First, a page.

What seemed the inevitable rise to superstardom of classic rock hopefuls Inglorious has hit something of a rocky road in the last year or two. While they were touring bigger venues, initially well received ‘Inglorious 2’ album in hindsight found them treading water.
Then, last autumn, just as they were gearing up for the crucial third album three of the five band members who recorded it left in a single day and – as is the modern world – their dispute with singer Nathan James played out in unedifying fashion on social media. All this meant that uncertainty surrounded their UK tour including this largest headline show to date in London.
There were two bands in support with Blind River opening proceedings with an acoustic set then Inglorious’ Frontiers Records labelmates City Of Thieves. For years they have been treading the boards in my part of West London, though this was the first time I had seen them since a name change from Four Wheel Drive and a more recent stripping down to a three piece.
There was no corresponding loss of power and intensity in a set full of raw, no holds barred rock’n’ rollers and indeed on opener ‘Damage’ rough-edged vocalist and bassist Jamie Lailey even had a touch of Mick Jagger, another man who made his name in and around the Thames delta. They took an obvious pride on their biggest show yet in their home city and indeed were allowed a longer slot than on the rest of the tour.
They tore through a number of songs, principally from new album ‘Beast Reality’. If truth be told their style is not to my more polished tastes but they saved the best for last with a closing trio – ‘Ride it Like You Stole It’ had a bluesier riff from non-stop guitarist Ben Austwick, the frantic ‘Buzzed Up City’ came over like a domestic version of Airbourne and set closer ‘Something Of Nothing’ was the catchiest most mainstream number on view. Without a doubt their energetic approach picked up a significant numbers of new friends.
Inglorious’ rather ominously titled new album ‘Ride To Nowhere’ had only recently appeared, so many – myself included- had not had time to become familiar with it. However they showed their own confidence in it, opening with its lead off single in ‘Where Are You Now’ followed by more familiar numbers from their first two albums in ‘Taking The Blame’, ‘High Flying Gypsy’ and ‘Read All About It’. It wasn’t the best start for the simple reason that the sound took a while to sort itself out with Nathan James’ vocals rather buried in the mix.
I felt that after ‘II’ they needed to get out of their comfort zone so ‘Glory Days’ was a welcome complete change of style, featuring various band members including drummer Phil Beaver on acoustic guitar and Nathan singing in a delicate falsetto far removed from his trademark Coverdalian roar, though the latter was in evidence in old favourites – the rapid fire ‘Warning’, heavy blues of ‘Making Me Pay’ and ‘Breakaway’ with the classic Purple and Whitesnake-isms that initially attracted me to the band.
The focus of curiosity was the new band members and teenage guitarist Danny Dela Cruz was visually striking, with a mop of dark curls and fur jacket that made him look like Marc Bolan’s undiscovered stepchild, combined with some very Slash-like Les Paul guitar poses.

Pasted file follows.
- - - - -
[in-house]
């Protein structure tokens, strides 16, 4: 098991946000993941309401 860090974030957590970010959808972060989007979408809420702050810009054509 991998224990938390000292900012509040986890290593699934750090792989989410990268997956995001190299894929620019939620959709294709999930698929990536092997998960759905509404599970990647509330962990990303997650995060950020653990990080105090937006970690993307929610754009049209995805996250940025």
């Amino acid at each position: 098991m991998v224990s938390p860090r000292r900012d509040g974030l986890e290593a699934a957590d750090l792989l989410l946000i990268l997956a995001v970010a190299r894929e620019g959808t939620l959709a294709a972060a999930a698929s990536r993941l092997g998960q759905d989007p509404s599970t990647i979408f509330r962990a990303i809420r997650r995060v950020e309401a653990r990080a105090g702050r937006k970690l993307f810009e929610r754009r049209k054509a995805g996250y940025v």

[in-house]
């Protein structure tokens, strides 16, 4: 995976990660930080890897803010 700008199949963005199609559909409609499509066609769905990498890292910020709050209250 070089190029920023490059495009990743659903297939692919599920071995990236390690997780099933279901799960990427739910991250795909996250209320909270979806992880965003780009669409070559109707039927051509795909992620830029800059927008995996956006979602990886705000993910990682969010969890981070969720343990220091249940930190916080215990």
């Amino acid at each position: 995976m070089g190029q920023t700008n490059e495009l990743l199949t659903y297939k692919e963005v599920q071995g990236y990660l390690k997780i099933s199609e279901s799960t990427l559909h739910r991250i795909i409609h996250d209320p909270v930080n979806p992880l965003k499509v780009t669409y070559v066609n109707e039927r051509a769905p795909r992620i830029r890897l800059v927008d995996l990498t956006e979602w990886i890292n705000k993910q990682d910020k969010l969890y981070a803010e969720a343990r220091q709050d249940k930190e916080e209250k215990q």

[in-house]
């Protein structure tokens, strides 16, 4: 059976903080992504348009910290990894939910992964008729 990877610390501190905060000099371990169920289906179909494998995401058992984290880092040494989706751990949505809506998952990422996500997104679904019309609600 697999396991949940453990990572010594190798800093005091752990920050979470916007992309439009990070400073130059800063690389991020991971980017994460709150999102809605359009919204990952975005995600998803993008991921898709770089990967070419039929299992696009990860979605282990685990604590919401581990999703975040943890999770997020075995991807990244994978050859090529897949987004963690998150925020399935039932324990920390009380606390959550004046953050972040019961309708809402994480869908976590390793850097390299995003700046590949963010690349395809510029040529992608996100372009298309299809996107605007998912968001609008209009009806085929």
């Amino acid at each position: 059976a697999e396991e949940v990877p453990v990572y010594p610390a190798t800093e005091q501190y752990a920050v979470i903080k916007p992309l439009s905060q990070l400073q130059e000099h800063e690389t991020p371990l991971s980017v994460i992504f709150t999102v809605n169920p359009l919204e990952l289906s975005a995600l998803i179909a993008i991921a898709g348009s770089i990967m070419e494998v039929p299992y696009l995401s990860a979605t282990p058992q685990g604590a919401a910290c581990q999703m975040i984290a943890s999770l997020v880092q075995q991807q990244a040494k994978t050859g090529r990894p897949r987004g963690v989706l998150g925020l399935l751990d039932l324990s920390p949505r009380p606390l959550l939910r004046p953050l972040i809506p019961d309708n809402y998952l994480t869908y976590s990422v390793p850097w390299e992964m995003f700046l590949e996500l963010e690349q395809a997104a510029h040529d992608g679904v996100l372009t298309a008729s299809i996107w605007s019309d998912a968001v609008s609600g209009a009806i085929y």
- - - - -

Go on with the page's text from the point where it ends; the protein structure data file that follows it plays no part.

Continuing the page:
I had been a big fan of his predecessor Andreas Eriksson, but he played excellently throughout while Dan Stevens was given a few more solo opportunities than his two predecessors in the supporting guitar role. I felt overall the band were still finding their way and lacked the heavyweight clout that so impressed me with the previous line up, but it was a certainly a promising start.
Nathan did thank former band members for their service but – speaking charitably – a comment ‘whatever they’re doing tonight it’s not this’ may have reflected his pride at playing their biggest London show yet rather than a perceived dig at them. The title track from the new album, with a hint of early Black Sabbath, and ‘Liar’ were notably heavier.
In keeping with the night, even when they played their customary cover Nathan stepped outside his comfort zone with Alanis Morrisette’s ‘Uninvited’. It didn’t do much for me personally but led into a neo-classical guitar solo slot from Danny which was probably the moment of the gig that most marked him out as a real talent.
‘Far Away’, dedicated to Nathan’s late grandfather was one where the bluesy balladry lent itself to Whitesnake comparisons and as the gig entered the home straight ‘I Don’t Need Your Loving’ saw mass fist punching from a crowd that for a new band included a large number of fellow old rockers, and newie ‘I Don’t Know You’ which had something of an epic feel.
For the encores though it was back to the tried and tested with – as is customary- Nathan singing the slow, stately ‘Holy Water’ from the Empire balcony, making his way back down as Dan and Danny traded solos, before they finished with the gigantic riffing of ‘Until I Die’.
While not a perfect show, this demonstrated that a regrouped Inglorious are putting their growing pains behind them for a brighter future, and reports of their imminent demise look to be exaggerated.
Review and photos by Andy Nathan
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